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Tsevetomira experienced a severe flare when her psoriasis first appeared as a child. After developing psoriatic arthritis she is hopeful that starting a new treatment will help to alleviate her symptoms.
My name is Tsvetomira and I come from Bulgaria.
I was diagnosed with psoriasis vulgaris at 5 after a massive flare-up which started a year earlier. I do not have clear memories from this period but I remember being dragged to numerous doctors by my worried mom. Worst thing that happened? My parent took away my bunny Errol because the docs suspected it was a bad allergy reaction! Grrrr!!!
My mom says at that point a good percentage of my torso, arms, legs and scalp were affected. When I was finally diagnosed, my parents declined steroid treatment (the only available in the country at the time) due to my age. Finally, dad found a village doctor who prescribed me tea from a selection of herbs and a light cream for the patches. I remember that the tea was disgusting (and put me off tea for life!) but this combo actually helped a lot. It put out the flare-up and I have never had another one that bad.
Ever since I have had persistent scalp psoriasis and a big patch above my ankle. I have tried numerous topical creams (non-steroid and steroid) and shampoos but they all stop working after some time - nothing has provided a long-term solution. I have honestly given up the battle on that front.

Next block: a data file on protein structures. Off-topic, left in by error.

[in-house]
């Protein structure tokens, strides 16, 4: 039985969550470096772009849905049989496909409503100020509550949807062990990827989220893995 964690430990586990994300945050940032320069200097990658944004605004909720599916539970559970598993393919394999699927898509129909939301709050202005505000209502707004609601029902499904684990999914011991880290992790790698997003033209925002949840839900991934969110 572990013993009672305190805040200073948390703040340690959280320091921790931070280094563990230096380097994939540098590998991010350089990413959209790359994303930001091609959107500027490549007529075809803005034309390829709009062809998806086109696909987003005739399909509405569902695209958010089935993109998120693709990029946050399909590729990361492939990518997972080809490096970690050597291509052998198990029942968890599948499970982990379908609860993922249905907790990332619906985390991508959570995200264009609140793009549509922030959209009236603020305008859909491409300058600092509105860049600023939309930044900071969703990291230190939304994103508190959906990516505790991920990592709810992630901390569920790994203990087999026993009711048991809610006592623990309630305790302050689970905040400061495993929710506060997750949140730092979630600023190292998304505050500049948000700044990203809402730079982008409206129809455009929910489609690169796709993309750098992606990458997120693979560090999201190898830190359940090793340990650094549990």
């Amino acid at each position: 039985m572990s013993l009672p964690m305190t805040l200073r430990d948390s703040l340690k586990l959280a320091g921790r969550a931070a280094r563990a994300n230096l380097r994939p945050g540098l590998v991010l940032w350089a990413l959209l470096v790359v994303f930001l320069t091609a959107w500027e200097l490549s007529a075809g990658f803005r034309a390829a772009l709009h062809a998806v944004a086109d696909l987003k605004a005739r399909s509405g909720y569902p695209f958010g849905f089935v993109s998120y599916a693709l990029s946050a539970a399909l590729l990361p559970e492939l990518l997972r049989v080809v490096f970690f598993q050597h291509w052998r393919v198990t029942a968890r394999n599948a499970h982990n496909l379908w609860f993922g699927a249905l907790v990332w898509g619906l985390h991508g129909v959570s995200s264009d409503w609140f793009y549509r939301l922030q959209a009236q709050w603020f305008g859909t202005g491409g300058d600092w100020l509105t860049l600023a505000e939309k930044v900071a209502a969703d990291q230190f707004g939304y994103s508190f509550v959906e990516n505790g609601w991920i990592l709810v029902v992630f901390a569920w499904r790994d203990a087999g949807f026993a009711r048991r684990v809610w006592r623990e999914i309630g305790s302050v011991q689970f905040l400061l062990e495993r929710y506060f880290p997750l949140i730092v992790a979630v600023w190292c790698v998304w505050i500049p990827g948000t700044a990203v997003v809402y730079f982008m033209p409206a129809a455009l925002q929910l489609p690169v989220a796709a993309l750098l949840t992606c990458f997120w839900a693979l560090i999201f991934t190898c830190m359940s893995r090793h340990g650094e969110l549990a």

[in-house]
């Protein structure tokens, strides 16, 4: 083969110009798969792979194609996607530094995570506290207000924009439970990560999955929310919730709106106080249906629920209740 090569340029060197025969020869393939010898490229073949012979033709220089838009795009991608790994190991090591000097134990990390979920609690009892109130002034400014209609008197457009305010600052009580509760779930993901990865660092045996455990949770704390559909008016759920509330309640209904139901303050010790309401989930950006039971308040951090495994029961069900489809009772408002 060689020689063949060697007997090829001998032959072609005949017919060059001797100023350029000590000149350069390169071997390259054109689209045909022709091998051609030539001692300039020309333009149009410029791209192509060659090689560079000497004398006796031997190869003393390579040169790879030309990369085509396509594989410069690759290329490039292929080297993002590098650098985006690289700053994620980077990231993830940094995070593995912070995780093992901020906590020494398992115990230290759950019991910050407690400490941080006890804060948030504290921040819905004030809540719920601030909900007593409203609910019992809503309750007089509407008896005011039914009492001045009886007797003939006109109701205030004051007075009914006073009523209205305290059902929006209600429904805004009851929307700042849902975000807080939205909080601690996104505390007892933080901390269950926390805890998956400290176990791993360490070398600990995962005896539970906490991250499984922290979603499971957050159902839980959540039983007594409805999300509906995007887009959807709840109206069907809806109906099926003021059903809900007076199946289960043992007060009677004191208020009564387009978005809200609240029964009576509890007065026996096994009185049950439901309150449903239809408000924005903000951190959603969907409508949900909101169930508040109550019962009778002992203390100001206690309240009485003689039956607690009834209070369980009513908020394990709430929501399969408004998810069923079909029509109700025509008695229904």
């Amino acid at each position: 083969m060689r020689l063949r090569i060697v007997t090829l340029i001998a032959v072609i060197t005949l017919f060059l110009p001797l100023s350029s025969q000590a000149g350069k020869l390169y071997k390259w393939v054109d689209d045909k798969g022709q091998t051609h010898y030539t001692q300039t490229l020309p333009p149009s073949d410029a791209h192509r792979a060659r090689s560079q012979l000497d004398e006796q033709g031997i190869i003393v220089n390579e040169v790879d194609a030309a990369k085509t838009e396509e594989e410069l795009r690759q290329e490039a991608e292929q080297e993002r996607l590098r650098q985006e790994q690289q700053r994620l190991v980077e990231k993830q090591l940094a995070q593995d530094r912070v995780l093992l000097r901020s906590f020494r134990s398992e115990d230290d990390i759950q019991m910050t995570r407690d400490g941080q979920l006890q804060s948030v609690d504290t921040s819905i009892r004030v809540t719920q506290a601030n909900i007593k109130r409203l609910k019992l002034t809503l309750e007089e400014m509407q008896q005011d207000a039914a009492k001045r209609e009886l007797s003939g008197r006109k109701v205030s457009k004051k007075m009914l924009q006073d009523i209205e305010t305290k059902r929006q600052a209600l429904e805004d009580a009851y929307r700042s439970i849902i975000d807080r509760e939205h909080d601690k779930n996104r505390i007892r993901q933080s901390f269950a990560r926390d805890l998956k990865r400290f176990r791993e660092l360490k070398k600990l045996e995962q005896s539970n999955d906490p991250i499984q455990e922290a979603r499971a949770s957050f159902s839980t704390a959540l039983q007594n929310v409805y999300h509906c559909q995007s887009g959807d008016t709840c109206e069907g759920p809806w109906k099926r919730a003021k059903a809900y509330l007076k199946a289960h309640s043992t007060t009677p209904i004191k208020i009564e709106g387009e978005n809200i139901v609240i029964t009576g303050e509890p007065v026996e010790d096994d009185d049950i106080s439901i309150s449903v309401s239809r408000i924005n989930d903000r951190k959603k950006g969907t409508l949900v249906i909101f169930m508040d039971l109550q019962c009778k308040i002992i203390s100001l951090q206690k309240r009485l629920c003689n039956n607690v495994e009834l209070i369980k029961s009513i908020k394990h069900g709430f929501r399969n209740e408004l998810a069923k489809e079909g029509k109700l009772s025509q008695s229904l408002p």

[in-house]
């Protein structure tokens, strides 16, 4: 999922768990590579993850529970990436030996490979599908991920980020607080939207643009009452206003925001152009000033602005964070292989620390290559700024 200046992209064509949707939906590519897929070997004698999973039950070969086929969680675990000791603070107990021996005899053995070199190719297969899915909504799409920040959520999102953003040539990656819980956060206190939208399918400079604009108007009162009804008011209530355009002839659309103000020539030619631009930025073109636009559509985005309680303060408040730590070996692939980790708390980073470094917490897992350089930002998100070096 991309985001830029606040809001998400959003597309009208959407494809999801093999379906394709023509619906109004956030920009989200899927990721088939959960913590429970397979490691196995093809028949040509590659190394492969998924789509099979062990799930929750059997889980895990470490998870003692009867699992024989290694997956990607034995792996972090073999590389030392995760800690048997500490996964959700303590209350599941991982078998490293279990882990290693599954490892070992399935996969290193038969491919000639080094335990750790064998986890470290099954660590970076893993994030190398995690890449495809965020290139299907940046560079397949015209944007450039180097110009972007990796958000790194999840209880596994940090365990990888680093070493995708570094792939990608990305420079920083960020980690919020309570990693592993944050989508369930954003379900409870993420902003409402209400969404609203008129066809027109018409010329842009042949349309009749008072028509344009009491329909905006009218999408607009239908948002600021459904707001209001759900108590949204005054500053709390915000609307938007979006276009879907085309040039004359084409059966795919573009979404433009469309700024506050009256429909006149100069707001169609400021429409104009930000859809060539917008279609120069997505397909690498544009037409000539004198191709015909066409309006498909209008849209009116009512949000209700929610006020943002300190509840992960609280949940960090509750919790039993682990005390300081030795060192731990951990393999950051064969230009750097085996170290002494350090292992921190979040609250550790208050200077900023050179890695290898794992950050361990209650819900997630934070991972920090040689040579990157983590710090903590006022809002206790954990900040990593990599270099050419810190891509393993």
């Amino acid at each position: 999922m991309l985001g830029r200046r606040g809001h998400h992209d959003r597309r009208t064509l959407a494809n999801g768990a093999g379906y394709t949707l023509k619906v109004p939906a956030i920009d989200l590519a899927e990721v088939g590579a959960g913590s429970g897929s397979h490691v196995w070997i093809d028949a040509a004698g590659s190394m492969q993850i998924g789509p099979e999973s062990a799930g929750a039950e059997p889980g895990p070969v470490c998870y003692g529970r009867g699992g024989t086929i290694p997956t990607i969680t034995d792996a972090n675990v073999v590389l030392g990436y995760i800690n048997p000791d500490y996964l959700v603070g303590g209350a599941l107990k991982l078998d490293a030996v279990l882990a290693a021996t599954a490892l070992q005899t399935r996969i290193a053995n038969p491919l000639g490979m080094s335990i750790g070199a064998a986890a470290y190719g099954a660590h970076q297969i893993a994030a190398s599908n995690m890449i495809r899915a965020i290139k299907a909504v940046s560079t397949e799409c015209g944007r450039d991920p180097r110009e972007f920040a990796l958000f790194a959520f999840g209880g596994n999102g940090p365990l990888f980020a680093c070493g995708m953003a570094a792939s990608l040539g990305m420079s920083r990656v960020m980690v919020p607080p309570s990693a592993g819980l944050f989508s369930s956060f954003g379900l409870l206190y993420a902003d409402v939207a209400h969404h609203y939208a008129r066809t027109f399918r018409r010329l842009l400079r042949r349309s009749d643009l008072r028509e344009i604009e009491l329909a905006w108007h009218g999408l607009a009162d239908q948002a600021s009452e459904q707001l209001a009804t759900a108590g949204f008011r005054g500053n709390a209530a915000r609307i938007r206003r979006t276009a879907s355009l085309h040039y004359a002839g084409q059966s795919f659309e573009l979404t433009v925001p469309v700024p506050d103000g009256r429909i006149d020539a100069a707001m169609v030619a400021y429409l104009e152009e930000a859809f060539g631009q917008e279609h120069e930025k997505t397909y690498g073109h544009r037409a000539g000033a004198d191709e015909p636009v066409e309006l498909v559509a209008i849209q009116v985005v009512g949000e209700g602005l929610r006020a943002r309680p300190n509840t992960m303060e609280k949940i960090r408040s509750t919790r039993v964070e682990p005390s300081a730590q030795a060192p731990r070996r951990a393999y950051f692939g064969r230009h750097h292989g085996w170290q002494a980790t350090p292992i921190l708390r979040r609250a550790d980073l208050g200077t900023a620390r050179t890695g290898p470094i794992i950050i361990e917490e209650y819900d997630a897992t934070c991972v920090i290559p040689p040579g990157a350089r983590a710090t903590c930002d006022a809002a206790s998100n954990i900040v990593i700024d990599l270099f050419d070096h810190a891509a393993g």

In 2019, about 20 years after the initial diagnosis, I was also diagnosed with psoriatic arthritis. This diagnosis was the result of 2 years of toe pains and swelling, limping, multiple doctors visits, test and scans. Somehow the UK doctors just would not believe me when I was explaining to them where and how it hurts even though my initial diagnosis was in front of them the whole time! It seems like I am a non-standard case.
The course of anti-inflammatories was another bust for me. The pains are back and my rheumatologist is upgrading me to a DMARD. Fingers crossed this one works!!!
I am lucky to have a milder form of psoriasis. It does not affect my life majorly (apart from limping a bit sometimes) and I am thankful for that. I have learned how to live with it and, more or less, learned how to stubbornly ignore The Itch!